On sixteenth of March the frost started again. This was greatly in our favour as it allowed our transport to move more easily. After a show on Grevillers and Loupar,t things began to move. The Hun has been moving or preparing for months and evidently thought he would catch us napping but got a bit of a surprise. Of course, when you are on the spot, everything is very uncertain. Our guns were very soon out of range. The road over this country, which has been badly shelled, has no solid bottom to it.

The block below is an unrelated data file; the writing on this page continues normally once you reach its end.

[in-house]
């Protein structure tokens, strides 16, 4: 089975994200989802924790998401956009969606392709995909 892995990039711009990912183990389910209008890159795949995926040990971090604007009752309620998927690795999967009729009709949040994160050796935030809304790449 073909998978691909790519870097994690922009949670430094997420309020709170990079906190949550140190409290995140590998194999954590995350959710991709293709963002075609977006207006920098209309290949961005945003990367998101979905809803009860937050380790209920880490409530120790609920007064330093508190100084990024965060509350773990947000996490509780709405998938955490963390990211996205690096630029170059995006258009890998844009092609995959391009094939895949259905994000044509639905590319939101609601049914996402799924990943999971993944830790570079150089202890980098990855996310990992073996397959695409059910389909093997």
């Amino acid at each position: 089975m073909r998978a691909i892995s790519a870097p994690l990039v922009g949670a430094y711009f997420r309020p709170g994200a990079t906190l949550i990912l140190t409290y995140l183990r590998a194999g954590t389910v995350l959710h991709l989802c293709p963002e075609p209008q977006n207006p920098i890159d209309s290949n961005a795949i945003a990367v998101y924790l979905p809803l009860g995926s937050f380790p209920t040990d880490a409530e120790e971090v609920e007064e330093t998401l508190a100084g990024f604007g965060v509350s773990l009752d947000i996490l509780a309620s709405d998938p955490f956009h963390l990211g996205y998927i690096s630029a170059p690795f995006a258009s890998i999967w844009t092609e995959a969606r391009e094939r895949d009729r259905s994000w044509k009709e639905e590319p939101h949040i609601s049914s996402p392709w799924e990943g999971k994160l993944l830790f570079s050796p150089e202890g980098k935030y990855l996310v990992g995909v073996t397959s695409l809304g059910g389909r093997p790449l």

I heard tonight that I had to be prepared to move the wagon line. The same day I went for a joy ride over the country we were fighting on last year at the beginning of the Somme show and could hardly believe my eyes. Troneswood was a rest camp for infantry and all the roads had been made first class. Railway trains ran to Delville Wood which is ahead of Trones. The Anzacs held this area and I was very much amused at their sign posts. They call all the used-to-be towns by Australian names, such as Bendigo, late so-and-so. Of course, at the present moment, there is nothing to mark the place where these towns stood, not even brick dust. This has been used for roadmaking. To make a road you first of all have to lay timber. They generally use about 6-inch through and you can imagine the quantity needed. Then 6-inches of metal on top, but even this does not last very long. The traffic is enormous.